Hengifoss is a very rewarding tall waterfall right at the end of the hike. It is the third highest waterfall in Iceland with a drop of 128 meters. Due to heavy rains, the stream was rather rapid and deep in places, which prevented me from getting closer to the fall.

I think that the rocks would look stunning in the sunshine because of red layers of clay sitting between the layers of basaltic rock. The horizontal lines that you can see are the red clay that I mentioned.

----------------------------------------------------------------------------------------

Both fjord areas in Iceland, the Westfjords and the East Fjords, kept most of their treasures hidden away from us under the thick blanket of clouds and persisting rain.

When visiting the eastern region, we did manage however, to make a couple of hikes, including the popular hike to Hengifoss (passing Litlanesfoss on the way). The weather cleared enough but it was still very windy and cold. I had to wear a balaclava to keep my face warm during the hike but it was all worth it.

Hengifoss is a very rewarding tall waterfall right at the end of the hike. It is the third highest waterfall in Iceland with a drop of 128 meters. Due to heavy rains, the stream was rather rapid and deep in places, which prevented me from getting closer to the fall.

I think that the rocks would look stunning in the sunshine because of red layers of clay sitting between the layers of basaltic rock. The horizontal lines that you can see are the red clay that I mentioned.

Green and Black Land

by Darkelf Photography

----------------------------------------------------------------------------------------

Iceland is full of grandiose landscape and iconic locations. While hunting for the shameless trophy shots, I was also on a lookout for something a little different - strange patterns, bursts of light, unusual formations or contrasting landscapes.

The barren and desolate area of Lakagigar was full of such unusual elements. The area is famous for an event that took place in 1783, when an extensive set of fissures opened, forming around 135 craters (hence the name Lakagígar - Laki craters). The craters then spewed molten rock up to 1km into the air devastating the surroundings and causing wide spread consequences for Iceland, Europe and even as far as Alaska and Japan.

The fissures are a sight in themselves but the the terrain around them is just unbelievable. Green and vibrant in places where vegetation has covered the lava, and dark and eerie in other places where black rocks and ash have a sinister edge to them. Together they make for an interesting contrast and this is what fascinated me the most about Lakagigar.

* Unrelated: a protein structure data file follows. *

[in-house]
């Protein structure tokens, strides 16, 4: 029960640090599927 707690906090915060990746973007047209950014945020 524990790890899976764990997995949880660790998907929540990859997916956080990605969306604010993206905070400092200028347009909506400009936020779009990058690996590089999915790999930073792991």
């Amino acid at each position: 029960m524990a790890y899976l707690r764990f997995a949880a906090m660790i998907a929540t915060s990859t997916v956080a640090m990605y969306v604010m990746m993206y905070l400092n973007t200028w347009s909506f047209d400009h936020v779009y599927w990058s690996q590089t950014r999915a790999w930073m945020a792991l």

That and of course just driving there is an experience in itself. Around 40km of dirt track (coming from the south) and we had to cross seven streams on the way there. Even simple ford crossings are not for the faint-hearted and one has to be treading very carefully. We were lucky that the ford levels were reasonably low. The journey one way took over two hours.

I hope you like this different look at Icelandic landscape. Let me know what you think.

----------------------------------------------------------------------------------------

Iceland is full of grandiose landscape and iconic locations. While hunting for the shameless trophy shots, I was also on a lookout for something a little different - strange patterns, bursts of light, unusual formations or contrasting landscapes.

The barren and desolate area of Lakagigar was full of such unusual elements. The area is famous for an event that took place in 1783, when an extensive set of fissures opened, forming around 135 craters (hence the name Lakagígar - Laki craters). The craters then spewed molten rock up to 1km into the air devastating the surroundings and causing wide spread consequences for Iceland, Europe and even as far as Alaska and Japan.

The fissures are a sight in themselves but the the terrain around them is just unbelievable. Green and vibrant in places where vegetation has covered the lava, and dark and eerie in other places where black rocks and ash have a sinister edge to them. Together they make for an interesting contrast and this is what fascinated me the most about Lakagigar.

That and of course just driving there is an experience in itself. Around 40km of dirt track (coming from the south) and we had to cross seven streams on the way there. Even simple ford crossings are not for the faint-hearted and one has to be treading very carefully. We were lucky that the ford levels were reasonably low. The journey one way took over two hours.

I hope you like this different look at Icelandic landscape. Let me know what you think.

Darker Harmony

by Darkelf Photography

----------------------------------------------------------------------------------------

The dark beauty of Reynisfjara, the black beach, and Reynisdrangar, the sea stacks near the town of Vik in Iceland. The long exposure had a rather soothing effect on the rough and dangerous seas around this spot. The waves and swell were huge and nothing like I have ever seen before.

I like the enchanting effect of this scene though. It has a certain calmness about it and I think that I achieved a reasonable balance between the sea stacks in the distance and the solitary stack in the foreground. The clouds added just enough movement and interest in the sky.

----------------------------------------------------------------------------------------